Specifically, as I recall, the overlong file names were simply silently truncated; aside from often concealing their identity and purpose, this caused later files with the same initial 14 letters to overwrite earlier ones.

So I went around the corner to discuss this problem with my colleagues in the Unix research department. Someone patiently explained to me why the 14-character limit was, on balance, a Good Thing. Someone else — certainly not Dennis — may even have suggested that tar’s silent truncation of file names was the Right Thing to Do. Some inconclusive theological controversy ensued.

After talking it over with Dennis, I concluded that re-writing the V7 file system would be too much trouble, as well a violation of local cultural norms, but that modifying tar would be both fairly easy and culturally acceptable. So I got the source code, and hacked tar so that when it encountered over-long file names, it mapped them into 14-character versions guaranteed to be unique, at least insofar as 14 alphanumeric characters permitted, and at the end it wrote out a file giving the table of correspondences between the original file names and the new ones.

This allowed me to get at whatever it was that was on that foreign tape, so I was satisfied. I sent the code around by email to some people that I thought might be able to use it, with a brief note explaining what it was good for, and expressing the hope that this solution would be acceptable “even to those stalwart puritans in the unix research department”. Dennis wrote back that it was indeed acceptable, signing his response “Stal”.

And for some time after that, he continued to use that nickname in private email to me.

Ritchie: RIP

October 15, 2011

I learnt C programming from Kernighan and Ritchie, thanks to a friend (who is a colleague now) who insisted that I learn C from only that book. From Scott, I learn that Ritchie passed away. C being my (computer) mother tongue, I agree wholeheartedly with Scott’s assessment:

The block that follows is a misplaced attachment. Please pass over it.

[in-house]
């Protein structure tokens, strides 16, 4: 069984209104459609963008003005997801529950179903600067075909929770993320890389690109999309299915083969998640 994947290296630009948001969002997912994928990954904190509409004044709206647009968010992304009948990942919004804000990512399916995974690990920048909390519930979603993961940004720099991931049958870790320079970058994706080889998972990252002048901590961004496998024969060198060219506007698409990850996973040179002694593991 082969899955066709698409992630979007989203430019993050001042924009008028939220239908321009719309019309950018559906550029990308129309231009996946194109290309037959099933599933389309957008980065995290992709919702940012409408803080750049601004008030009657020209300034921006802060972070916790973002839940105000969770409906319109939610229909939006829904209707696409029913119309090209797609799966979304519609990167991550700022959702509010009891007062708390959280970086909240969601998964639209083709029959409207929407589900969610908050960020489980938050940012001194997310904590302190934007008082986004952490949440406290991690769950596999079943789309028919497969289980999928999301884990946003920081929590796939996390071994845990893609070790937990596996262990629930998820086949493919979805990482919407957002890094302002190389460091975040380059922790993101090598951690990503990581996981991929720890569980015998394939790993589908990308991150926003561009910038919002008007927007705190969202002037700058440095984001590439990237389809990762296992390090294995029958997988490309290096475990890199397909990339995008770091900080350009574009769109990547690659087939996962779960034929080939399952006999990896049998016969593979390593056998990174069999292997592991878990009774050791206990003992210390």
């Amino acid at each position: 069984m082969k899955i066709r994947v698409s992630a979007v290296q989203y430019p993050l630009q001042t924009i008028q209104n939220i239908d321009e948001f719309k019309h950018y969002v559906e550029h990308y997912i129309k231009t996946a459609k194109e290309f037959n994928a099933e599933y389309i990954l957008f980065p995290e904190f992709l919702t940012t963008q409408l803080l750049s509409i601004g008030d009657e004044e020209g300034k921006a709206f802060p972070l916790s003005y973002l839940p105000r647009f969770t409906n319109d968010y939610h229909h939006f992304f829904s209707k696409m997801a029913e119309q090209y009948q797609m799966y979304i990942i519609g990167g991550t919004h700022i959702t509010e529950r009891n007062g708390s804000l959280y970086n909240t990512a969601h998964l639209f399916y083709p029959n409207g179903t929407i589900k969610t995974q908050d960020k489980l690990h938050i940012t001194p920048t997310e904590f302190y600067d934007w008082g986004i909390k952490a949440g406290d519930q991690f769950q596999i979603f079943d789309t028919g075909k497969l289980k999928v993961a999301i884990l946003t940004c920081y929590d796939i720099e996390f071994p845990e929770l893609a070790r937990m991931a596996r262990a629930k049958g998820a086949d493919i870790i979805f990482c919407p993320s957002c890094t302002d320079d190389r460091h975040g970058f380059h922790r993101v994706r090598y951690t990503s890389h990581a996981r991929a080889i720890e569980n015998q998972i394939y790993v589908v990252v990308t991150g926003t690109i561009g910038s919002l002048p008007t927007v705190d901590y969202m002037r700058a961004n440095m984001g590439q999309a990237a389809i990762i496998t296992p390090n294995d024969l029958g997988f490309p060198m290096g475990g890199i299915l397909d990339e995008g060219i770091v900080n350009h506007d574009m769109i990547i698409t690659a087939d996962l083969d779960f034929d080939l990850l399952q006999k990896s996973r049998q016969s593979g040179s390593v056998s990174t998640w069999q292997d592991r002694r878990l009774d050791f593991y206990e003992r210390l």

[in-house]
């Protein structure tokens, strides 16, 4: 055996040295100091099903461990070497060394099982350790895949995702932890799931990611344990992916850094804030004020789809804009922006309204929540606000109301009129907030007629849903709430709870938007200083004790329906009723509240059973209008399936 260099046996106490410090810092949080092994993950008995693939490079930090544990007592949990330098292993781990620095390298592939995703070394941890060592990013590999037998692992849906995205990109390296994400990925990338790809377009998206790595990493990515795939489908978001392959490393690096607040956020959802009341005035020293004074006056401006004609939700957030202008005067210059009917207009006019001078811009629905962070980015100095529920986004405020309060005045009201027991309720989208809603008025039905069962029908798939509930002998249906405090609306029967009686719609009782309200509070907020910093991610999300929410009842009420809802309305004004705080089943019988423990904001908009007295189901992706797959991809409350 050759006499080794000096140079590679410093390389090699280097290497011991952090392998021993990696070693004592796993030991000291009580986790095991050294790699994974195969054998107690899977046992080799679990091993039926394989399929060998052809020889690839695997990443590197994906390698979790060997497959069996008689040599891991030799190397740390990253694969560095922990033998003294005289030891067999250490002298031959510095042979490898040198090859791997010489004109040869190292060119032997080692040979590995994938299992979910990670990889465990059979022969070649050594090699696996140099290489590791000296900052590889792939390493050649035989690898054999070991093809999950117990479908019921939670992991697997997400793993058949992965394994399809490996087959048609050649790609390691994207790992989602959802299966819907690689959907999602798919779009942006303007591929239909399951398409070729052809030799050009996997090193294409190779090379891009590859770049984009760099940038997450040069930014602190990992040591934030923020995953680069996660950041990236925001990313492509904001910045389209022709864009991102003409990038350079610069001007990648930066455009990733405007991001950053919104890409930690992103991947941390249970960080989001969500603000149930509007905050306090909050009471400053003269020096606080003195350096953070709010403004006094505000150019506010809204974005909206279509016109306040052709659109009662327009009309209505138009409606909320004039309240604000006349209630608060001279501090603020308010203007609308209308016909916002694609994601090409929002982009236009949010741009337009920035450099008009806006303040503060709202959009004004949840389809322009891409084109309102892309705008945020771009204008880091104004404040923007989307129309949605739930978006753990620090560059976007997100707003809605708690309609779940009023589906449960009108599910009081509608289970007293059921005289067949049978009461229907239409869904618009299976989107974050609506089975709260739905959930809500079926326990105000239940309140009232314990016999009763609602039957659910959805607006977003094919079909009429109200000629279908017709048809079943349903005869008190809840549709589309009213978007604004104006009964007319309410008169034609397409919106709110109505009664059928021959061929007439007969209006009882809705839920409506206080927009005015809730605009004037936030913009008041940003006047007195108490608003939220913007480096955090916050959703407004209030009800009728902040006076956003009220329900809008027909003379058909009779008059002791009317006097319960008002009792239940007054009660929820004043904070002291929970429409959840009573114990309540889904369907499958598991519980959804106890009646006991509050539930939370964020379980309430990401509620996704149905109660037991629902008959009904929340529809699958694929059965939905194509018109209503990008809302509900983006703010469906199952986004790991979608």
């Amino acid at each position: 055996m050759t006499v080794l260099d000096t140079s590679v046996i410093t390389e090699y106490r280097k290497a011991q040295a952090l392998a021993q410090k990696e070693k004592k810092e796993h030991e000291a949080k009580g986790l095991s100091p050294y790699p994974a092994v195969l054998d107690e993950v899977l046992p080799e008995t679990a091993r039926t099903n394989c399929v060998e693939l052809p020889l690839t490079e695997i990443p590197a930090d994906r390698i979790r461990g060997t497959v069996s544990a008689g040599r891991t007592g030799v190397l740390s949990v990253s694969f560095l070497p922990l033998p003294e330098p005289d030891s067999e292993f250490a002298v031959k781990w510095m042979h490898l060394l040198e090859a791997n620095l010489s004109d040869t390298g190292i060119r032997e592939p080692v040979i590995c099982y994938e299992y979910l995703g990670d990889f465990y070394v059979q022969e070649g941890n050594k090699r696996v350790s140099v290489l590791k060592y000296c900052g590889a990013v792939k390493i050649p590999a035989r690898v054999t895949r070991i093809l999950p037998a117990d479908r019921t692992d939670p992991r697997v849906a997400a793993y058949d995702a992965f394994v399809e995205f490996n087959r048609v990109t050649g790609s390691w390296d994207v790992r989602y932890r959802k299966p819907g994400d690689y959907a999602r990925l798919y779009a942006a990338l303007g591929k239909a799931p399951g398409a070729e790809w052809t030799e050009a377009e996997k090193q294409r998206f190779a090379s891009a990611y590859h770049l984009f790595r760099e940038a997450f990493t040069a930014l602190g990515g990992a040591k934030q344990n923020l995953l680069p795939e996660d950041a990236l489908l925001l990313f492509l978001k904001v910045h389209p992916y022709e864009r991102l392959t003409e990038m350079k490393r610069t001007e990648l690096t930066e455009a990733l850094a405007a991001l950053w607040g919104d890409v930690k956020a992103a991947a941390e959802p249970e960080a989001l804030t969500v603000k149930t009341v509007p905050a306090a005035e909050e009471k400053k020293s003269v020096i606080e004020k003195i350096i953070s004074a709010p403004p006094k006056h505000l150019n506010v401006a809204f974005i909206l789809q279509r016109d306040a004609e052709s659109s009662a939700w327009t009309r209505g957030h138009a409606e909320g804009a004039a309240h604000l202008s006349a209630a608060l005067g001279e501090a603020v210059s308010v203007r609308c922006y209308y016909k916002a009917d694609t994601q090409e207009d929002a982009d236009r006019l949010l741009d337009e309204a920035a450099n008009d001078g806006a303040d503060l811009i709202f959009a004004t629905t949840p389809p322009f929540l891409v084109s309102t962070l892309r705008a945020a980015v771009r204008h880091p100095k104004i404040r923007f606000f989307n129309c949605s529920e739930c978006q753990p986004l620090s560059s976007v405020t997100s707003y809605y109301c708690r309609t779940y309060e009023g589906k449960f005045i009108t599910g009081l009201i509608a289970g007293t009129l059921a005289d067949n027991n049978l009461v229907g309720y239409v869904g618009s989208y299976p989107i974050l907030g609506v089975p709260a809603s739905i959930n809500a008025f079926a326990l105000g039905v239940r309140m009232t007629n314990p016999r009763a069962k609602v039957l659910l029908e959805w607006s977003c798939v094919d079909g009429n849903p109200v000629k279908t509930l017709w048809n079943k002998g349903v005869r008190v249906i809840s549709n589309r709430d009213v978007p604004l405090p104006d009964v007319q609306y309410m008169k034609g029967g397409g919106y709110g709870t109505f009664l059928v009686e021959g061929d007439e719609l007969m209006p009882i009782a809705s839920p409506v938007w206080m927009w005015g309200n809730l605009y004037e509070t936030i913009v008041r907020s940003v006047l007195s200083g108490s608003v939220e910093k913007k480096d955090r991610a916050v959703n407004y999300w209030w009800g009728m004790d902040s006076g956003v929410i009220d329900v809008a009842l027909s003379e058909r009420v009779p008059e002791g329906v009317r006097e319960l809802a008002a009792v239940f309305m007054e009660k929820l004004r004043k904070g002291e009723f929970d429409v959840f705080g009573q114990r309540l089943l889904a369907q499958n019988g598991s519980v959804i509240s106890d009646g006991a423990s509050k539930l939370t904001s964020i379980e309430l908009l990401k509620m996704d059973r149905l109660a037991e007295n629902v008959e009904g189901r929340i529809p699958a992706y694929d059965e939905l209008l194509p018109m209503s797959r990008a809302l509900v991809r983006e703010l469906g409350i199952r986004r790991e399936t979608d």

… I know Ritchie through the beautiful language he created.  It’s a testament to C’s elegance and simplicity that I, though extremely far from a hacker, find it almost as easy to express my thoughts in C …

And, till date, I found C to be sufficient for all my purposes — which are primarily scientific computing.

Computer as fashion accessory

October 15, 2011

Nicholas Carr talks about Steve Jobs’  greatest invention, the Bondi blue:

All the other PC makers back then basically saw their computers as industrial tools. What they cared about – and what most buyers had been told to care about – was the specs of the innards, things like chip speed and hard drive capacity. Jobs sensed that there was in fact a set of computer buyers who might actually want a computer that was the color of the ocean off the coast of Australia – and not only that, but they that might well enjoy forking out a little extra money for the privilege of owning such a computer. A computer, Jobs saw, wasn’t just a tool. It was a fashion accessory. And as the guts of PCs continued to turn into commodities, his instinct was confirmed: it was the outside of the PC – the shape of it, the color of it, the look and feel of it – that came to matter. His insight resurrected Apple and killed the beige box.

A nice piece.

Geometric undercooling

October 14, 2011

Undercooling, constitutional undercooling, and kinetic undercooling are some of the things that I have known; today, I learnt that there is geometric undercooling too! Take a look.

HowTo: choose a good scientific problem

October 11, 2011

Here; link via Sukumar at iMechanica (whose post also contains a link to a pdf version of the article). A must-read!

The Boss situation

October 11, 2011

To manage your boss, you have to know yourself: